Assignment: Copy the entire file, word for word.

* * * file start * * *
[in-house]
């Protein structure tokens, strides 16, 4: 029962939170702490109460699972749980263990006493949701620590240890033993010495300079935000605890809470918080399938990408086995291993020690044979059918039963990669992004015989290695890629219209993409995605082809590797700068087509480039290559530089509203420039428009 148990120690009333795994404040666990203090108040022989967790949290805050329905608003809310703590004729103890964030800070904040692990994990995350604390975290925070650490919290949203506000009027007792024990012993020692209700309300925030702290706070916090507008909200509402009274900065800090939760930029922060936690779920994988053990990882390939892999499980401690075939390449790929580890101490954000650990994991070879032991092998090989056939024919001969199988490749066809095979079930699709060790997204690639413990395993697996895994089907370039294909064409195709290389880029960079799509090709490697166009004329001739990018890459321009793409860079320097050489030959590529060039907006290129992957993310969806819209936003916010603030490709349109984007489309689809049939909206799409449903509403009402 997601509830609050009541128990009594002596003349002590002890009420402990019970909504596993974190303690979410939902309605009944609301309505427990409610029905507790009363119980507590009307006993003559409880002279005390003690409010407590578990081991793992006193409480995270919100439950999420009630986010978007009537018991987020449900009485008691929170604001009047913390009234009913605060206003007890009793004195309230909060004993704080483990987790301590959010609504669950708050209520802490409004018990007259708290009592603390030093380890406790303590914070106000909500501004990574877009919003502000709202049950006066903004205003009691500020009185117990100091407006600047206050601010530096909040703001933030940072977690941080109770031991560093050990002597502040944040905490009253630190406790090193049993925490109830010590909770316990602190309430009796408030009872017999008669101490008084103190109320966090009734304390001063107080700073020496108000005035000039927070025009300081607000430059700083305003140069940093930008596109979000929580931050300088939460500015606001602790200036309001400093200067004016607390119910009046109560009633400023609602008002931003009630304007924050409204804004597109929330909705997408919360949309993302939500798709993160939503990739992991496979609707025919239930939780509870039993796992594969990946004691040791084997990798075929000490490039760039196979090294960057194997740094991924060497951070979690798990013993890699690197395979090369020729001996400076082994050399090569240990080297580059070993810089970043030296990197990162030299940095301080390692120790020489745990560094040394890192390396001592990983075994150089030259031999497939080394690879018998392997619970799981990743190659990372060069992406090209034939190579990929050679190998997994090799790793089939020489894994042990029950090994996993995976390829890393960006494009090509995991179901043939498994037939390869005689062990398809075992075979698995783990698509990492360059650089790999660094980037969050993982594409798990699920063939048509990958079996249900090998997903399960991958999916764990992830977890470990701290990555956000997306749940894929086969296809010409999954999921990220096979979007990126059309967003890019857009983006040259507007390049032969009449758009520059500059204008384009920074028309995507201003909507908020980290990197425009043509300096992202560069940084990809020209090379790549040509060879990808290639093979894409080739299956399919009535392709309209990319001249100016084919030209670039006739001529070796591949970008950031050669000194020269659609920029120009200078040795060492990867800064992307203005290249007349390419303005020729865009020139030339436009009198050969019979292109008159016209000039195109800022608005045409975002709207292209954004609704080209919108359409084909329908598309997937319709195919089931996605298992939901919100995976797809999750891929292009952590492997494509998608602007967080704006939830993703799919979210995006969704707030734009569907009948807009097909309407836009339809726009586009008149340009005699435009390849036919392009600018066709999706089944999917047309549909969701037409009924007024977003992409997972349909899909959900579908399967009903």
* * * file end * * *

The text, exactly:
[in-house]
């Protein structure tokens, strides 16, 4: 029962939170702490109460699972749980263990006493949701620590240890033993010495300079935000605890809470918080399938990408086995291993020690044979059918039963990669992004015989290695890629219209993409995605082809590797700068087509480039290559530089509203420039428009 148990120690009333795994404040666990203090108040022989967790949290805050329905608003809310703590004729103890964030800070904040692990994990995350604390975290925070650490919290949203506000009027007792024990012993020692209700309300925030702290706070916090507008909200509402009274900065800090939760930029922060936690779920994988053990990882390939892999499980401690075939390449790929580890101490954000650990994991070879032991092998090989056939024919001969199988490749066809095979079930699709060790997204690639413990395993697996895994089907370039294909064409195709290389880029960079799509090709490697166009004329001739990018890459321009793409860079320097050489030959590529060039907006290129992957993310969806819209936003916010603030490709349109984007489309689809049939909206799409449903509403009402 997601509830609050009541128990009594002596003349002590002890009420402990019970909504596993974190303690979410939902309605009944609301309505427990409610029905507790009363119980507590009307006993003559409880002279005390003690409010407590578990081991793992006193409480995270919100439950999420009630986010978007009537018991987020449900009485008691929170604001009047913390009234009913605060206003007890009793004195309230909060004993704080483990987790301590959010609504669950708050209520802490409004018990007259708290009592603390030093380890406790303590914070106000909500501004990574877009919003502000709202049950006066903004205003009691500020009185117990100091407006600047206050601010530096909040703001933030940072977690941080109770031991560093050990002597502040944040905490009253630190406790090193049993925490109830010590909770316990602190309430009796408030009872017999008669101490008084103190109320966090009734304390001063107080700073020496108000005035000039927070025009300081607000430059700083305003140069940093930008596109979000929580931050300088939460500015606001602790200036309001400093200067004016607390119910009046109560009633400023609602008002931003009630304007924050409204804004597109929330909705997408919360949309993302939500798709993160939503990739992991496979609707025919239930939780509870039993796992594969990946004691040791084997990798075929000490490039760039196979090294960057194997740094991924060497951070979690798990013993890699690197395979090369020729001996400076082994050399090569240990080297580059070993810089970043030296990197990162030299940095301080390692120790020489745990560094040394890192390396001592990983075994150089030259031999497939080394690879018998392997619970799981990743190659990372060069992406090209034939190579990929050679190998997994090799790793089939020489894994042990029950090994996993995976390829890393960006494009090509995991179901043939498994037939390869005689062990398809075992075979698995783990698509990492360059650089790999660094980037969050993982594409798990699920063939048509990958079996249900090998997903399960991958999916764990992830977890470990701290990555956000997306749940894929086969296809010409999954999921990220096979979007990126059309967003890019857009983006040259507007390049032969009449758009520059500059204008384009920074028309995507201003909507908020980290990197425009043509300096992202560069940084990809020209090379790549040509060879990808290639093979894409080739299956399919009535392709309209990319001249100016084919030209670039006739001529070796591949970008950031050669000194020269659609920029120009200078040795060492990867800064992307203005290249007349390419303005020729865009020139030339436009009198050969019979292109008159016209000039195109800022608005045409975002709207292209954004609704080209919108359409084909329908598309997937319709195919089931996605298992939901919100995976797809999750891929292009952590492997494509998608602007967080704006939830993703799919979210995006969704707030734009569907009948807009097909309407836009339809726009586009008149340009005699435009390849036919392009600018066709999706089944999917047309549909969701037409009924007024977003992409997972349909899909959900579908399967009903």